Police clash with pro-Palestinian protesters at UCLA

Police clashed with pro-Palestinian protesters at UCLA on Monday, arresting some, after a demonstration that unfolded around campus and included reciting the names of some of those who died in Gaza.

Protesters dyed the waters of the Shapiro Fountain red, aerial footage from local television stations showed. For several hours, the demonstration took place generally peacefully. The situation then became chaotic, with Los Angeles police and private security forming a skirmish line and confronting protesters who stood behind barricades.

A crowd formed on the other side of the skirmish line, with demonstrators chanting “Let them go!” »

Associate Professor Graeme Blair, a member of the Faculty of Justice in Palestine, said a student went to hospital for treatment for wounds caused by a rubber bullet, which he said was fired while the students were in the camp near Dodd Hall. He criticized authorities, saying students followed dispersal orders throughout the evening.

A UC police representative declined to answer questions about the arrests or whether “less than lethal” weapons were used.

Previously, police had ordered protesters to disperse at least twice, and the crowds quickly dismantled tents and barricades and moved to different locations on campus.

As the demonstrators marched, one of them read aloud the names of the Palestinians killed.

“They will not die in vain,” protesters chanted after each name. “They will be redeemed.”

Some demonstrators laid roses next to a coffin painted with the Palestinian flag alongside fake bloody corpses. A helicopter flew overhead.

Many protesters refused to give interviews, saying they were not “media liaisons” or “media trained.”

The event was organized by UCLA Students for Justice in Palestine. Several professors followed the crowd with a banner displaying their support for the students and the demonstration.

Monday’s event marked the third pro-Palestinian encampment at UCLA in recent weeks, the handling of which sparked outrage and questions about the university’s unpreparedness for such an event.

The first premiered on April 25, sparking mixed reactions and a largely peaceful counter-protest on April 28.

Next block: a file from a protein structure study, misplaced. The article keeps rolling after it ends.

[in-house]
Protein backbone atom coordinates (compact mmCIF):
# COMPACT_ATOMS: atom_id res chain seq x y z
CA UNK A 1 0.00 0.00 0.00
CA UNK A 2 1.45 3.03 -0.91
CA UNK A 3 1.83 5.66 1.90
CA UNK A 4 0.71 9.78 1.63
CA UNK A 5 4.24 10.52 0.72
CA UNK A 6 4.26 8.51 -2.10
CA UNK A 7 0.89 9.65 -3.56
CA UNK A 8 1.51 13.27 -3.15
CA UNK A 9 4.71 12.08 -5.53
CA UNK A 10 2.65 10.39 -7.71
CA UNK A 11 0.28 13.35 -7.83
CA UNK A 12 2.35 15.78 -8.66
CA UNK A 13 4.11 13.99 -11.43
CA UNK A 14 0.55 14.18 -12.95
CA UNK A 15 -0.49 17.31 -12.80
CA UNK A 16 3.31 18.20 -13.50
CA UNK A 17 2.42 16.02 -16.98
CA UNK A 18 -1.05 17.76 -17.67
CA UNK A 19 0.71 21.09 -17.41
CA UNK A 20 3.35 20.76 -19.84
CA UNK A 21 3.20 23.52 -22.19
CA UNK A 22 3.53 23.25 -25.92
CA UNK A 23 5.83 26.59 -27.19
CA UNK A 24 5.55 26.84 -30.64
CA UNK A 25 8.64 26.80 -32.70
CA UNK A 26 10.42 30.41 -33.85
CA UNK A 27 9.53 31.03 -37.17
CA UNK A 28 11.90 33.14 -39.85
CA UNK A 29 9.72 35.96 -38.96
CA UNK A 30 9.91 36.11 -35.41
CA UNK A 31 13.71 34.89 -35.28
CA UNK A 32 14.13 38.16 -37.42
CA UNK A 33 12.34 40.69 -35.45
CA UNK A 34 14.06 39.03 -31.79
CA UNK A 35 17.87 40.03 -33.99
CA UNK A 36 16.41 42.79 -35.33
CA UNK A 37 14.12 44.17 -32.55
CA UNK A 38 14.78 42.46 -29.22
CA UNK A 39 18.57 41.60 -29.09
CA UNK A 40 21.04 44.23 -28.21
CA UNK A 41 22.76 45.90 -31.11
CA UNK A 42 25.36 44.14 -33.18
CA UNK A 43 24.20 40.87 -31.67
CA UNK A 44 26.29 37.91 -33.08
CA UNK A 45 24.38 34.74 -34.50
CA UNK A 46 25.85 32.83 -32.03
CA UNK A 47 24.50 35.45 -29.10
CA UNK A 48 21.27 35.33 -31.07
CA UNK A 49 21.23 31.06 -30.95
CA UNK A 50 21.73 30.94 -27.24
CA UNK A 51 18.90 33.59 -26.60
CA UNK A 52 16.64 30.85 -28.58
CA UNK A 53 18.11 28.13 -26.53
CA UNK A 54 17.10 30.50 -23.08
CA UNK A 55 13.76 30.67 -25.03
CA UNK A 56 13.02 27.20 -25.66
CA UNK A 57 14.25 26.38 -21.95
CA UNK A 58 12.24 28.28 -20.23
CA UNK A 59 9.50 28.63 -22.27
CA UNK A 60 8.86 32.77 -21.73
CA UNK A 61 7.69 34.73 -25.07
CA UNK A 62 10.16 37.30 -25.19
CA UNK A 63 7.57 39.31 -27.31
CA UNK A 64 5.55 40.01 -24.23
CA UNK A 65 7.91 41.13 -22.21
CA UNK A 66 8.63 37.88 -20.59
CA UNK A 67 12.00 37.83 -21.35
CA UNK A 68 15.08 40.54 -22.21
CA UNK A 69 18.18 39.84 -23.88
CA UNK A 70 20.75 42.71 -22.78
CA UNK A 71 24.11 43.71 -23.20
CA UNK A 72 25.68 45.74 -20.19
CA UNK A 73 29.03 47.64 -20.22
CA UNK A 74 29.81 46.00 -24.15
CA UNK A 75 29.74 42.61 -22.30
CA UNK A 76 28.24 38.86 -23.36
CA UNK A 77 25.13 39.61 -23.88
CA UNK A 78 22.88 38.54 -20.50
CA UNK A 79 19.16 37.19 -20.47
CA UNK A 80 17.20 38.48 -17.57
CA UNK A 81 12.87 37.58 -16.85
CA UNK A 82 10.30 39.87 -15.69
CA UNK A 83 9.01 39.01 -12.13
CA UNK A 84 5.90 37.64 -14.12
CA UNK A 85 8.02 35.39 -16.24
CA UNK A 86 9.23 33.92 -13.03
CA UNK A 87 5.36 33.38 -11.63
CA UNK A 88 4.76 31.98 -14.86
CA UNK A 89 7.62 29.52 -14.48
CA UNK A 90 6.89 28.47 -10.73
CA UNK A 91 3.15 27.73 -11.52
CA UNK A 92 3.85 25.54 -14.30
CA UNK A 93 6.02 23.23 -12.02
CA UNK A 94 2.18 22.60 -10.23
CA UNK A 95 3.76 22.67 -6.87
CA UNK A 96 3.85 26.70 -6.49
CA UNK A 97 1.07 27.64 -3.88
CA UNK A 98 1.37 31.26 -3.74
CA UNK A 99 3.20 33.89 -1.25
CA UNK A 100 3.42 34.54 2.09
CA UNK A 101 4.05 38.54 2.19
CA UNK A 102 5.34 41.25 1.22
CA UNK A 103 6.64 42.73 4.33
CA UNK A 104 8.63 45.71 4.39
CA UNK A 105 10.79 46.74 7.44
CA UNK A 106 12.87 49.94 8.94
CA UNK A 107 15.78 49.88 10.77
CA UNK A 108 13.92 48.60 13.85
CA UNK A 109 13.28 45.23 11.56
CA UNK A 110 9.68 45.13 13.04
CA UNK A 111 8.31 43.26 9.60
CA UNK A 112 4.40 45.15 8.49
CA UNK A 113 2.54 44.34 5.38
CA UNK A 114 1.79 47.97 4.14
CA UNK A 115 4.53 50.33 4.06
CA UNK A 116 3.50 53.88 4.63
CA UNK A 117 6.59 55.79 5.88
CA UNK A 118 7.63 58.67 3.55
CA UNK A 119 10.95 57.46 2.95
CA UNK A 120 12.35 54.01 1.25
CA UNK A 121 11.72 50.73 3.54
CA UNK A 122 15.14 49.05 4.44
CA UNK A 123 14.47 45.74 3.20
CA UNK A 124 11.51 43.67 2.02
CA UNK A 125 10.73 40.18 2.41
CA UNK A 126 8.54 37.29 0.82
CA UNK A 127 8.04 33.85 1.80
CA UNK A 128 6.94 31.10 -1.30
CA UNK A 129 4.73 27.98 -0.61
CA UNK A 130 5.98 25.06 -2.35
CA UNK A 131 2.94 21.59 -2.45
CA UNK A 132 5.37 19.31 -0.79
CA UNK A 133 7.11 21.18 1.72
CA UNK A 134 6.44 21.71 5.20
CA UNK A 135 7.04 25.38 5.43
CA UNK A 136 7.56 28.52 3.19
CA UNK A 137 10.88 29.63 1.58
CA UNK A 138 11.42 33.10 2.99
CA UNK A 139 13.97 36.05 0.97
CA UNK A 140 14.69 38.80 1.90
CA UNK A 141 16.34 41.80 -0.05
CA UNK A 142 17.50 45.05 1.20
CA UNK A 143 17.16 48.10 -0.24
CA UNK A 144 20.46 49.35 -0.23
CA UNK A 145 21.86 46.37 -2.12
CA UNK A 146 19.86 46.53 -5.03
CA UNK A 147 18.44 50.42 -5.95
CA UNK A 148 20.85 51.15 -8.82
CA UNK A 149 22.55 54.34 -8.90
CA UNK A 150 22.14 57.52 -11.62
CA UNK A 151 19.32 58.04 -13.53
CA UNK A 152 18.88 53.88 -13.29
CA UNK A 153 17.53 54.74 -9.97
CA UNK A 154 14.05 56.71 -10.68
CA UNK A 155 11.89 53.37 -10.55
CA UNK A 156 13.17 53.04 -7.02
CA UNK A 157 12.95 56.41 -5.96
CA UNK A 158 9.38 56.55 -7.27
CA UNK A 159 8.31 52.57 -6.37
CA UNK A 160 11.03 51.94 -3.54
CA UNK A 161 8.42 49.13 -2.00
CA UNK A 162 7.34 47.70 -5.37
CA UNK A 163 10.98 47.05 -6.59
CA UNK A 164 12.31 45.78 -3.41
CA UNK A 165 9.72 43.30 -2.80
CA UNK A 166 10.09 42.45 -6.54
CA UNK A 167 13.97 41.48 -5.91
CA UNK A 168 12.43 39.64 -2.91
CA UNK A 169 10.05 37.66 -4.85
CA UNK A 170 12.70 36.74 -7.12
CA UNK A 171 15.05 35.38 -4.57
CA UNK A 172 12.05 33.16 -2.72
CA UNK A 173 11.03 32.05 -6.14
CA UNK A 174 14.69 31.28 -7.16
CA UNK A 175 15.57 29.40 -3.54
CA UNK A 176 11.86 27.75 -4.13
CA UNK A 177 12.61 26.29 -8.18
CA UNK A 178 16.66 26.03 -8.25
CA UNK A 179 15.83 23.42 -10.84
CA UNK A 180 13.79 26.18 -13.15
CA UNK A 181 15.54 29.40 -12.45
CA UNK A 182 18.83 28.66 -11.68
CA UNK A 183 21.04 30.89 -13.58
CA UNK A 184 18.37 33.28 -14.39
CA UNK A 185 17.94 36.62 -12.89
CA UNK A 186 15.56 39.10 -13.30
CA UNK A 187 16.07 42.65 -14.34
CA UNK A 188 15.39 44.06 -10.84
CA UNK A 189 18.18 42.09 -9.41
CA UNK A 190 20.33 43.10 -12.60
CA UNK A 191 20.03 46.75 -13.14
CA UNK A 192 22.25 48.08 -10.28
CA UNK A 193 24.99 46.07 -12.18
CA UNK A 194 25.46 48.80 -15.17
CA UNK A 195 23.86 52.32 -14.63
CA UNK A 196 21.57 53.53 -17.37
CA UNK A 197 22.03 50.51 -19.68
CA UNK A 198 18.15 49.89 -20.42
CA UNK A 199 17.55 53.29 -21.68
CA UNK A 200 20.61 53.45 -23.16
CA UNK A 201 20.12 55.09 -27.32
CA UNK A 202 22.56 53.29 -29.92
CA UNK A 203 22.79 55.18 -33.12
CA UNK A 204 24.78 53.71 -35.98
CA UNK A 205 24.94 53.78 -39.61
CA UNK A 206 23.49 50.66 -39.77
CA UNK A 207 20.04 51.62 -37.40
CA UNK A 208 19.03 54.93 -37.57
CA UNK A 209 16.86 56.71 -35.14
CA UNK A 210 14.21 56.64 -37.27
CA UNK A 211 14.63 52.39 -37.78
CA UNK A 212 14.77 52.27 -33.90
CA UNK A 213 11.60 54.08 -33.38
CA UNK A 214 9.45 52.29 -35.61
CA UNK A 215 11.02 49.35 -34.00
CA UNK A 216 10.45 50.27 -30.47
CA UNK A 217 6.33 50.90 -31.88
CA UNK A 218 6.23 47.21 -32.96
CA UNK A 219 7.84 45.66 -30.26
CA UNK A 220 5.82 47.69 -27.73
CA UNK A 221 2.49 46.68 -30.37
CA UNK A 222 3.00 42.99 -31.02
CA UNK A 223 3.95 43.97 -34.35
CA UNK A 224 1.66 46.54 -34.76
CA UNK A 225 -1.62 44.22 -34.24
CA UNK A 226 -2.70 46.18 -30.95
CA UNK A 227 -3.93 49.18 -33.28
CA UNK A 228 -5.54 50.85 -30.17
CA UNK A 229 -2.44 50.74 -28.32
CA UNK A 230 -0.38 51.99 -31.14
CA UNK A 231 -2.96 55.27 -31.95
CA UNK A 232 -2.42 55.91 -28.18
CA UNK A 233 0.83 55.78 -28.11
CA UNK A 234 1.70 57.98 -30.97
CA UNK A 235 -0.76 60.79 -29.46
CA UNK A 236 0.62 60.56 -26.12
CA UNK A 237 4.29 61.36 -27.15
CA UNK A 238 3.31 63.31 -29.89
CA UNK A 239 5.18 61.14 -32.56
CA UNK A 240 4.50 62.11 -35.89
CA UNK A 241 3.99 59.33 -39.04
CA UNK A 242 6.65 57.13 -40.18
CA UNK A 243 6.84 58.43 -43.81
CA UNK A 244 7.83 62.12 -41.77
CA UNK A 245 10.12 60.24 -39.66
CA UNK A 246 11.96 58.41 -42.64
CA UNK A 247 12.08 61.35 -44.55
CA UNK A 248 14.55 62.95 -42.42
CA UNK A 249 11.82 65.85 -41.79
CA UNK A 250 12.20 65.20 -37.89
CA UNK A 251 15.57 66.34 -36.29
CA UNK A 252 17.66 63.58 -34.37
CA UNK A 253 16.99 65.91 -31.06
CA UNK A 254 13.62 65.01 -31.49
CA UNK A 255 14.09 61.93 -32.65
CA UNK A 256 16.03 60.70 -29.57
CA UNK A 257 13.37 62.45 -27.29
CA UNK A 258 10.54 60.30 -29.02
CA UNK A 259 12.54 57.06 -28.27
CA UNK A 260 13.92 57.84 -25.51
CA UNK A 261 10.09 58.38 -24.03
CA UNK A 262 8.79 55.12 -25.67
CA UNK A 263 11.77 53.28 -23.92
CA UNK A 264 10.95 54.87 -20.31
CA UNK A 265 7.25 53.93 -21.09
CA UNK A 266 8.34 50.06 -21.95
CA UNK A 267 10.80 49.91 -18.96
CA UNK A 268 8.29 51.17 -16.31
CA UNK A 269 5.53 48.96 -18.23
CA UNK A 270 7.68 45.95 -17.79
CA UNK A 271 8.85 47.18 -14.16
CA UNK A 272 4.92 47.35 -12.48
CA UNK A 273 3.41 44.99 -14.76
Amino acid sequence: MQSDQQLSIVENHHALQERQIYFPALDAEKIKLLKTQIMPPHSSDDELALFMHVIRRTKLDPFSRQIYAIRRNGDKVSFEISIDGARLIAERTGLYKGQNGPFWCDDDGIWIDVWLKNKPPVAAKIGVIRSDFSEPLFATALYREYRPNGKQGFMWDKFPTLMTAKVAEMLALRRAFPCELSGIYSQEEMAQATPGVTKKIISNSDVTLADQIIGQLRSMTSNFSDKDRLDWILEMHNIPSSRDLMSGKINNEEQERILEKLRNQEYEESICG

However, two days later, UCLA declared the encampment illegal and ordered campus members to leave or face disciplinary action.

Later that night, a violent mob attacked the camp. The few police officers on duty were quickly overwhelmed and the violence continued for three hours until the authorities finally managed to bring the situation under control.

At Monday’s demonstration, most demonstrators wore surgical masks, and those near the moving encampment held makeshift wooden shields or set up chicken wire to barricade themselves. The crowd moved from the courtyard outside Royce Hall to the bottom of the Tongva steps, into the courtyard behind Kerckhoff Hall, and then into a courtyard outside Dodd Hall.

Los Angeles police and private security formed a line when an unlawful assembly was declared at UCLA on Monday.

(Alene Tchekmedyian / Los Angeles Times)

As night fell, protesters set up their barricades in the courtyard of Dodd Hall. The confrontation intensified when an illegal assembly was declared. Police and guards formed a line, with protesters shouting, “Cops off campus! »

Los Angeles Police Captain. Kelly Muniz confirmed to the Times that arrests were made at the protest, but did not provide further details.

UCLA professor Yogita Goyal, who teaches English and African American studies, was among the professors on campus Monday to express support for the protesters. Goyal said police should not have declared an illegal assembly on Monday – or on April 30, when students were protesting peacefully.

“UCLA leaders should be present and allow our students to express their political views,” she said.

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